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MANHATTAN—Past a crush of tourists posing delightedly in front of Wall Street’s “Charging Bull,” a small crowd gathered around the “Fearless Girl” statue as lawmakers and childhood sexual abuse survivors called for passage of the Child Victims Act.

Repeatedly derailed over the years in the New York State Senate, the CVA would lift the state’s five-year statute of limitation on childhood sexual abuse, which requires most survivors to take legal action by the age of 23—although many survivors, out of fear or shame, don’t speak out until decades later. The bill would also create a one-year civil “window” for survivors over 23 to bring cases retrospectively, and would remove the 90-day notice of claim requirement that protects public institutions from being held accountable past that time frame. The Fearless Girl’s questionable corporate roots notwithstanding, advocates leaned heavily on the message of standing up to powerful interests.

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The state of New York has fallen far behind the majority of the country with one of the narrowest windows for victims of childhood sexual abuse to bring civil or criminal charges—a notable gap that’s come under scrutiny alongside reports of abuse at elite schools like Choate and Horace Mann, as well as horrifically widespread claims of child sexual abuse against Catholic priests. Last week, the New York Daily News reported that Senate Republicans sent the legislation to the Rules Committee in order to avoid a vote. “The State Senate spat in the face of survivors last week,” CVA sponsor Sen. Brad Hoylman shouted hoarsely at the presser. Republicans control the Senate by a slim margin in New York, aided by rogue Democrats in the Independent Democratic Caucus; the state Catholic Conference, which strongly opposes a one-year lookback, has spent millions over the years lobbying to block versions of this bill from passage.

In 2009, Catholic Conference spokesman Dennis Proust claimed that the CVA was “designed to bankrupt the Catholic Church,” and last year maintained that “over time, witnesses die, evidence is lost and memories fade,” making such cases difficult to defend. (According to research by Child USA CEO Marci Hamilton, no false claims have been reported in states that have opened windows for childhood sexual abuse claims.)

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“Big institutions spend a lot of money in Albany to hire lobbyists and spread campaign cash around so they can keep the Child Victims Act from coming to the Senate floor for a vote, it’s as simple as that,” Sen. Hoylman told me. “It is a deep, deep psychosis that surrounds this issue.”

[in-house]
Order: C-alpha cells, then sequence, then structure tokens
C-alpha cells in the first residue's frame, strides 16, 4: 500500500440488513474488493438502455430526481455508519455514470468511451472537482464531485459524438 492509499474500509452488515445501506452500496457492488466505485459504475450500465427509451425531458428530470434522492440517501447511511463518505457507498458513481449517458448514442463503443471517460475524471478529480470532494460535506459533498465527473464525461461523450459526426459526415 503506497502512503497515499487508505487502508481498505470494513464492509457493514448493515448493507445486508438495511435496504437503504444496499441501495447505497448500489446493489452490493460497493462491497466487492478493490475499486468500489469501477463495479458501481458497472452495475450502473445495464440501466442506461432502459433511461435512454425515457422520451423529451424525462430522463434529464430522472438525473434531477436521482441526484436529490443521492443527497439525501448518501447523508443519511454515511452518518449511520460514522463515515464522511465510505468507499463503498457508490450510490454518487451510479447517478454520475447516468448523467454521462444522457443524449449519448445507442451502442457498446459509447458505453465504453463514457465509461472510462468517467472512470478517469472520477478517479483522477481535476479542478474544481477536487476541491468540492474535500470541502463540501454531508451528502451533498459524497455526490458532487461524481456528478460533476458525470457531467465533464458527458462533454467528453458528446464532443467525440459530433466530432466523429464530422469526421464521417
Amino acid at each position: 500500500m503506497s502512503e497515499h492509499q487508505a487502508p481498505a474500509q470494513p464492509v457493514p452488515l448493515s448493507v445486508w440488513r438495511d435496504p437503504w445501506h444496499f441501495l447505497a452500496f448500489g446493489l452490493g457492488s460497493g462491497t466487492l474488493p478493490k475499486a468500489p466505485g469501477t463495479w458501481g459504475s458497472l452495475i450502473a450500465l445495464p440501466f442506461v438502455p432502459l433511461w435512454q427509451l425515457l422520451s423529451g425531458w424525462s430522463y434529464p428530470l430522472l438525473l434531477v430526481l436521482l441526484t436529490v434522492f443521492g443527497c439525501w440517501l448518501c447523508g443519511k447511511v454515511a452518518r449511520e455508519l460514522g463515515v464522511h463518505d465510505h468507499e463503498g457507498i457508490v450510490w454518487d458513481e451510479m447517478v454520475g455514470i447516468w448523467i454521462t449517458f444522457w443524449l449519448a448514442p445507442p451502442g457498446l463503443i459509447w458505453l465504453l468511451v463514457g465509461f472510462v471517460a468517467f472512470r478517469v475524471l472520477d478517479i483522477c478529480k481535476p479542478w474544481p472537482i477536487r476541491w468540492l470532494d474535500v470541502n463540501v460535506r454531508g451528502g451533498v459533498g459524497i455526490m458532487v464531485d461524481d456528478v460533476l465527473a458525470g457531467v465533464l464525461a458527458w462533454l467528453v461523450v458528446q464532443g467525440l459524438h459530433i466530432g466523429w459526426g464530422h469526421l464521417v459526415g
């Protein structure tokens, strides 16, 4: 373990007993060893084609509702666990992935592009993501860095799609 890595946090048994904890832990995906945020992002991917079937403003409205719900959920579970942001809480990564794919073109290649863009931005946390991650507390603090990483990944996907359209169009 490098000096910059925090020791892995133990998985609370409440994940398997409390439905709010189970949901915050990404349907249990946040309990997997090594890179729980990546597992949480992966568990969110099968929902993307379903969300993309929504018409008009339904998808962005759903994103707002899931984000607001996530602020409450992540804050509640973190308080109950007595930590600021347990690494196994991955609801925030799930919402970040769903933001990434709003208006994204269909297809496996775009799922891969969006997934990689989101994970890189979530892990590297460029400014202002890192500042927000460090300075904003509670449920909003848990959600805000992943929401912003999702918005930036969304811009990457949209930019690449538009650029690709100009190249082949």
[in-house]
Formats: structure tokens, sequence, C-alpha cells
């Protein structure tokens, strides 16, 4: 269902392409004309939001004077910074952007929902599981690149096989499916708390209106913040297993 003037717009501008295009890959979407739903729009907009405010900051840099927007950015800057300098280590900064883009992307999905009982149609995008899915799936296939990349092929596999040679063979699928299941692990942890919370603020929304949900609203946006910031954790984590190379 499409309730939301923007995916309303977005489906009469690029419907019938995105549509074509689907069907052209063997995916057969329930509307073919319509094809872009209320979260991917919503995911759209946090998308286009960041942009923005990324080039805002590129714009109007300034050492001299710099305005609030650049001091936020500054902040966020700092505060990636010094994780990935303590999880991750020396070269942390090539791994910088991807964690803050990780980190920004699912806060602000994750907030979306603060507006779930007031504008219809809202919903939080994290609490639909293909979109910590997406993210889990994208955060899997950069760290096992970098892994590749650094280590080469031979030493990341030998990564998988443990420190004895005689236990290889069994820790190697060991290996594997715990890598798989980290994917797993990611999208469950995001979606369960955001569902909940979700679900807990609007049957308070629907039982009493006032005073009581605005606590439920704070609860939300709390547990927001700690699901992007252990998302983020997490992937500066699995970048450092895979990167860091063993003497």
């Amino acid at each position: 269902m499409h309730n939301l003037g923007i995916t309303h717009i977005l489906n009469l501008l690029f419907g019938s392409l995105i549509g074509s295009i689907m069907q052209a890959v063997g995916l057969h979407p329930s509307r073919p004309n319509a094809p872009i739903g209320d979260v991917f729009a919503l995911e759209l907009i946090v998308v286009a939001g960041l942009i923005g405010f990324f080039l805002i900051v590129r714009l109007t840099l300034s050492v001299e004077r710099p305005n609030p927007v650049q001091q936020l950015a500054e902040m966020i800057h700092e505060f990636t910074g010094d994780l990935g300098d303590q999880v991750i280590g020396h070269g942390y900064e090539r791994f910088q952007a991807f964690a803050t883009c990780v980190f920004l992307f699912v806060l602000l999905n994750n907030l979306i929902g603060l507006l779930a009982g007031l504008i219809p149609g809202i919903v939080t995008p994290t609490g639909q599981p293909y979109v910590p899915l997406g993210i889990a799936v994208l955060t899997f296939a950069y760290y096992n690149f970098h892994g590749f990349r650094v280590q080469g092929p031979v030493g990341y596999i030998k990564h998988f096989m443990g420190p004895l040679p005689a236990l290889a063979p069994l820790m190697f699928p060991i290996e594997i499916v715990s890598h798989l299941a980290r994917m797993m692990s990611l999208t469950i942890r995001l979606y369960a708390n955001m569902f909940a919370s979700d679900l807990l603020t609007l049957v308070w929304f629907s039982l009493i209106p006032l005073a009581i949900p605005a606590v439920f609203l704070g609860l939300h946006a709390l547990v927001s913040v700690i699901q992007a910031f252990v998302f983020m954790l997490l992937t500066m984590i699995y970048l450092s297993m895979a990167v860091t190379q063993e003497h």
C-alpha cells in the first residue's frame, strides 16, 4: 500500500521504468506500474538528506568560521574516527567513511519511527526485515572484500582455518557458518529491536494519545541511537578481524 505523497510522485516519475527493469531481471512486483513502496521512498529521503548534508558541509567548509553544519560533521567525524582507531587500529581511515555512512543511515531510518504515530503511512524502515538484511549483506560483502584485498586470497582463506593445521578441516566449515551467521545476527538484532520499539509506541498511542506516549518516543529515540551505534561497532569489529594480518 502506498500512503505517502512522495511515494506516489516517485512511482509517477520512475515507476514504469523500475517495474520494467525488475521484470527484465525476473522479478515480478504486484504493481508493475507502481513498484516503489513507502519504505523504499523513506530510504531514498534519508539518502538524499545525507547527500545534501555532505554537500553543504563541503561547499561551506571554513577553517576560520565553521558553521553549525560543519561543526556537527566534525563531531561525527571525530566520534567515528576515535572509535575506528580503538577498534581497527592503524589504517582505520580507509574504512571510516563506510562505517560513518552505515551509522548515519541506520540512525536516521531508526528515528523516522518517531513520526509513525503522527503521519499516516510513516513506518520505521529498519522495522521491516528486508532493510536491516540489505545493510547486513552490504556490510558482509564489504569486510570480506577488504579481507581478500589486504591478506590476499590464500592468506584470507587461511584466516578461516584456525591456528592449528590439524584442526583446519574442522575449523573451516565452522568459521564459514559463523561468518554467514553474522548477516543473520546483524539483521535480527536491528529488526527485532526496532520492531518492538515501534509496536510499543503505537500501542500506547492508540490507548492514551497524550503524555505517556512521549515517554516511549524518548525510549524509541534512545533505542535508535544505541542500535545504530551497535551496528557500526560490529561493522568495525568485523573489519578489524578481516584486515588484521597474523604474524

Bridie Farrell, a former speed skater who in 2013 accused three-time Olympic speed skater Andy Gabel of sexually abusing her when she was 15 and he was in his 30s—Gabel admitted to the Chicago Tribune of having had a “brief, inappropriate relationship with a female teammate” shortly after Farrell’s public accusation, and was stripped of his membership to US Speedskating—described “ebbs and flows of various darkness and a lot of depression” following the abuse.

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“I dealt with it initially by making myself so busy training, going to Cornell and doing extra research,” she recalled to me after delivering her prepared remarks. “It wasn’t until I moved to New York, where I had a normal job with evenings and weekends off and I had time to think about it, that’s when it really started unraveling.”

Coming at the tail end of Sexual Assault Awareness Month, the presser was held to shine a spotlight on the issue and to put pressure on Gov. Andrew Cuomo, who announced in January that he would prioritize moving forward a version of the Child Victims Act but has yet to introduce legislation. At this event, at least, Cuomo, who appears to be mulling a rather upsetting 2020 presidential bid, was regarded as trustworthy on the issue. State Assembly member Linda Rosenthal, who has put forward her own version of the Child Victims Act, said she’s “hopeful” that Cuomo will move on it soon. “I’ll give him room because we just went through a tumultuous budget season, but now is the time for him to come out and work with the survivors, and I know his staff is talking to them. I feel that he has a real commitment to this,” she told Jezebel.

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Survivor and investigative journalist Stephen Jimenez, who also spoke at the presser, agreed. “Governor Cuomo is Catholic and I applaud him for being willing to stand behind the morally right thing to do on this issue,” he said.

Jimenez was offered a settlement by the Xavarian Brothers after he reported years of childhood sexual abuse by a Holy Name of Jesus Elementary School teacher named Brother Romanus, who has since died. He suffered from depression and suicidal thoughts, and didn’t make his allegations public until decades later. Victims “become silent for a period of time due to the trauma,” Jimenez said during his remarks, and “the law then penalizes us for remaining silent.” After chatting with me for a few moments afterwards, Jimenez held out his hand and asked me to feel it.

“When I arrived here, my hand was warm, you know, normal,” he said, an incredulous expression on his face. “As soon as I got up to talk about this, immediately the cold runs to my hand. It’s a visceral memory in my body.”